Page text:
In 1992, Bill Clinton was facing an uphill battle against incumbent President George H. W. Bush for the highest office in the land. Bush may have been leader of the free world, but nobody ever accused him of being “cool.” That’s a weakness Clinton soon capitalized on, donning a pair of Ray-Bans and playing the saxophone on The Arsenio Hall Show. It was ridiculous, it was entirely out of character for a serious politician, and it totally worked.
The saxophone stunt wasn’t merely a ploy to make Clinton seem hip and accessible. It was that, but more importantly, it was an attempt to distract voters from a sex scandal that he was embroiled in. This would become somewhat of a running theme in his career. Years before Monica Lewinsky, there was Gennifer Flowers, who went to the press during Clinton’s campaign to claim that he’d been having an affair with her. This, of course, was back in the days when accusations of infidelity and sexual impropriety could cost you a presidential bid.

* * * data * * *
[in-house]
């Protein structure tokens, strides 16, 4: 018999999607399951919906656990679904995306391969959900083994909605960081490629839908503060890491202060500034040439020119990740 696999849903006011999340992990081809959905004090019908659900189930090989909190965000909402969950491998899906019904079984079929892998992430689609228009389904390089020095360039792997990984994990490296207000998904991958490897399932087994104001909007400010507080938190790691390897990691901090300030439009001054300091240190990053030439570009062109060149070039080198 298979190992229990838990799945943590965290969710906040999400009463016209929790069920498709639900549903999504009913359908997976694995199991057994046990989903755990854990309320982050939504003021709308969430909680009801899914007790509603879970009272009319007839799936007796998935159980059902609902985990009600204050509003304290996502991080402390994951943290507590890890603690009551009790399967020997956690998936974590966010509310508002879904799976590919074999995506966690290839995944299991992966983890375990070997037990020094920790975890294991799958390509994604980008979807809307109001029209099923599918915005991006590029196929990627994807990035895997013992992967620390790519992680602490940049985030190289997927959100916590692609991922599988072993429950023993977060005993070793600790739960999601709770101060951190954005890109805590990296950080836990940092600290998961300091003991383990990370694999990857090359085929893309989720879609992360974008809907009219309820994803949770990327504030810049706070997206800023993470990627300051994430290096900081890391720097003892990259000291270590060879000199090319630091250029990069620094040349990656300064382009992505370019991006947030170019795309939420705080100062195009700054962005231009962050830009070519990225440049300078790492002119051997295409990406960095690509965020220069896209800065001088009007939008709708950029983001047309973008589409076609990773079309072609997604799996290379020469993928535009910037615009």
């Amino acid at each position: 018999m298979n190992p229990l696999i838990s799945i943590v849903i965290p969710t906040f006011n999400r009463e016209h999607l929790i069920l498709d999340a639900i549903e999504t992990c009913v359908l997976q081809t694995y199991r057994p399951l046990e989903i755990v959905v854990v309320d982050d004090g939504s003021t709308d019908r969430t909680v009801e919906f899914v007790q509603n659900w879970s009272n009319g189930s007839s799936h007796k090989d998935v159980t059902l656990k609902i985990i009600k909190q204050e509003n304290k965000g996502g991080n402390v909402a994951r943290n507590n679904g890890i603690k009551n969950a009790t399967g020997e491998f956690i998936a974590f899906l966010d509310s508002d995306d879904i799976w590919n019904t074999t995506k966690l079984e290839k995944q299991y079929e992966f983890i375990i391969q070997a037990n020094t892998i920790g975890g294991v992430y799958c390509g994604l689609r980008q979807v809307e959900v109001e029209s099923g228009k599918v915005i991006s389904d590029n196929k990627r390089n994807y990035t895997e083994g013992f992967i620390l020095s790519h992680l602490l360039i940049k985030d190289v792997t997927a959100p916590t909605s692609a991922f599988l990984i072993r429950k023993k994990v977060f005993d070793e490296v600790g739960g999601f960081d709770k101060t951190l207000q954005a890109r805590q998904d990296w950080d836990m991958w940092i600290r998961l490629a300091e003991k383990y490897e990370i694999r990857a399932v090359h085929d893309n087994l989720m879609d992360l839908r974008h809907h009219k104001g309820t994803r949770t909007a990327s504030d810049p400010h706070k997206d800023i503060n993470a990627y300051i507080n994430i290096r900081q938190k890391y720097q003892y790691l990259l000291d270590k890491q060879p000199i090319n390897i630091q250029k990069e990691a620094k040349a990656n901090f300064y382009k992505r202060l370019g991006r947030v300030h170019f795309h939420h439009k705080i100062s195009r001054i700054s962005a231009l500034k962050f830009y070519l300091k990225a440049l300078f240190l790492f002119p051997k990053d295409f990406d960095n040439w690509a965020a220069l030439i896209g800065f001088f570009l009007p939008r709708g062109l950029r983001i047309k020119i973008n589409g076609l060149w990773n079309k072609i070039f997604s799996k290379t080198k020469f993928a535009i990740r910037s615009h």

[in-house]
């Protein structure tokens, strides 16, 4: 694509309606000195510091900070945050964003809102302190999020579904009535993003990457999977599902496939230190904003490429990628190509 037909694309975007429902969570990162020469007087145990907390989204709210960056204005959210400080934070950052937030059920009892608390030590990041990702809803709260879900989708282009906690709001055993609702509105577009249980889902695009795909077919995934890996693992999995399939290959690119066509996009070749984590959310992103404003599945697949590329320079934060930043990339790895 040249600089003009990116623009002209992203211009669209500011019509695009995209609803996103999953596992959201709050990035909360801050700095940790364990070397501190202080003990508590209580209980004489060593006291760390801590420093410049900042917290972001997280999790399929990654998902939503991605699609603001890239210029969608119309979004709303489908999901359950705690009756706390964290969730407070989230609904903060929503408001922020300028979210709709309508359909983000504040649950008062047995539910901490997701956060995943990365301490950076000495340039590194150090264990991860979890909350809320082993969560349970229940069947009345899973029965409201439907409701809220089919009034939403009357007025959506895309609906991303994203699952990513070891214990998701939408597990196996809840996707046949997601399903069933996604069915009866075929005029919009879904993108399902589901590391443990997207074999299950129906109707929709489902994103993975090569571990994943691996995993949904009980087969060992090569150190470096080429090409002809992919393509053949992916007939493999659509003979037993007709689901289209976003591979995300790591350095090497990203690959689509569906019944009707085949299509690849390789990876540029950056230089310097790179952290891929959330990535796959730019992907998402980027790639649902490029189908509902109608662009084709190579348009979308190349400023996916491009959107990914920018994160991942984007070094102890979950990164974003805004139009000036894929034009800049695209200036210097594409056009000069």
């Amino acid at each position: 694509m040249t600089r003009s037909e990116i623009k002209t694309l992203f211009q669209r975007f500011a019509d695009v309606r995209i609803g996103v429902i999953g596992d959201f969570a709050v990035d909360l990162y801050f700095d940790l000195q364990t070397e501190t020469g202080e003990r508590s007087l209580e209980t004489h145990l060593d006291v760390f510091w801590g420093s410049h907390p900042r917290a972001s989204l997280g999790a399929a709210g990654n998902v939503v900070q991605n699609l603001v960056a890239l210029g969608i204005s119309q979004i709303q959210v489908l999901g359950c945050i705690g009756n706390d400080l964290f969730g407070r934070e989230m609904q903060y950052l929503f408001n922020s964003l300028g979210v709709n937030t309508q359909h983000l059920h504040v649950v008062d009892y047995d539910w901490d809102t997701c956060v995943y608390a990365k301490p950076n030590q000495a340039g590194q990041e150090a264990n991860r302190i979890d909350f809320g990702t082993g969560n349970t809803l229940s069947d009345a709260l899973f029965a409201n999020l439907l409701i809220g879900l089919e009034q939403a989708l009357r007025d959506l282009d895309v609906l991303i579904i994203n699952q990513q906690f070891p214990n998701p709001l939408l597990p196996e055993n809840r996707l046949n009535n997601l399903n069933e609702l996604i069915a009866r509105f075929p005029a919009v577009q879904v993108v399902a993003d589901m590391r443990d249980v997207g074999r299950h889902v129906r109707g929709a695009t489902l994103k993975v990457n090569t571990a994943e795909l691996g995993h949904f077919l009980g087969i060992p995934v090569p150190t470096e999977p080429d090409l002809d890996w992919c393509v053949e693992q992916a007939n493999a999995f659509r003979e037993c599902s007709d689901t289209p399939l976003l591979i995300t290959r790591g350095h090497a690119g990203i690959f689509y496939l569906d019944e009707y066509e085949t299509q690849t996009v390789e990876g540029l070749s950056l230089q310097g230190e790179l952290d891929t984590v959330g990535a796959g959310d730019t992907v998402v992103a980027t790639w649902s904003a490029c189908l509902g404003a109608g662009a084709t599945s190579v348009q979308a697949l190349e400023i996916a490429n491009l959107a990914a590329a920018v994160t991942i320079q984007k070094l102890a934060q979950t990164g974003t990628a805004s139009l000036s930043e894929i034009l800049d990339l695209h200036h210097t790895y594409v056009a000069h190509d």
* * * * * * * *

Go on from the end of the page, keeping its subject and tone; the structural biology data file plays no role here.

In response, one of Clinton’s campaign advisors, Mandy Grunwald, suggested a radical new strategy, in which the 46-year-old Arkansas governor would be presented as a hip young dude, while also using the national platform to dismiss Flowers’ accusations. Grunwald’s pop culture bombardment technique landed Clinton the cover of several gossip magazines, as well as Nightline, Phil Donahue, Don Imus, and a pretty solid Simpsons gag. And the night on Hall’s show would have been another run-of-the-mill talk show interview had Grunwald not been there. At the last minute, before Clinton went on the air, his advisors made him change his tie, handed him a pair of Ray-Ban sunglasses and a sax, and told him to break America’s heart – but in a good way this time.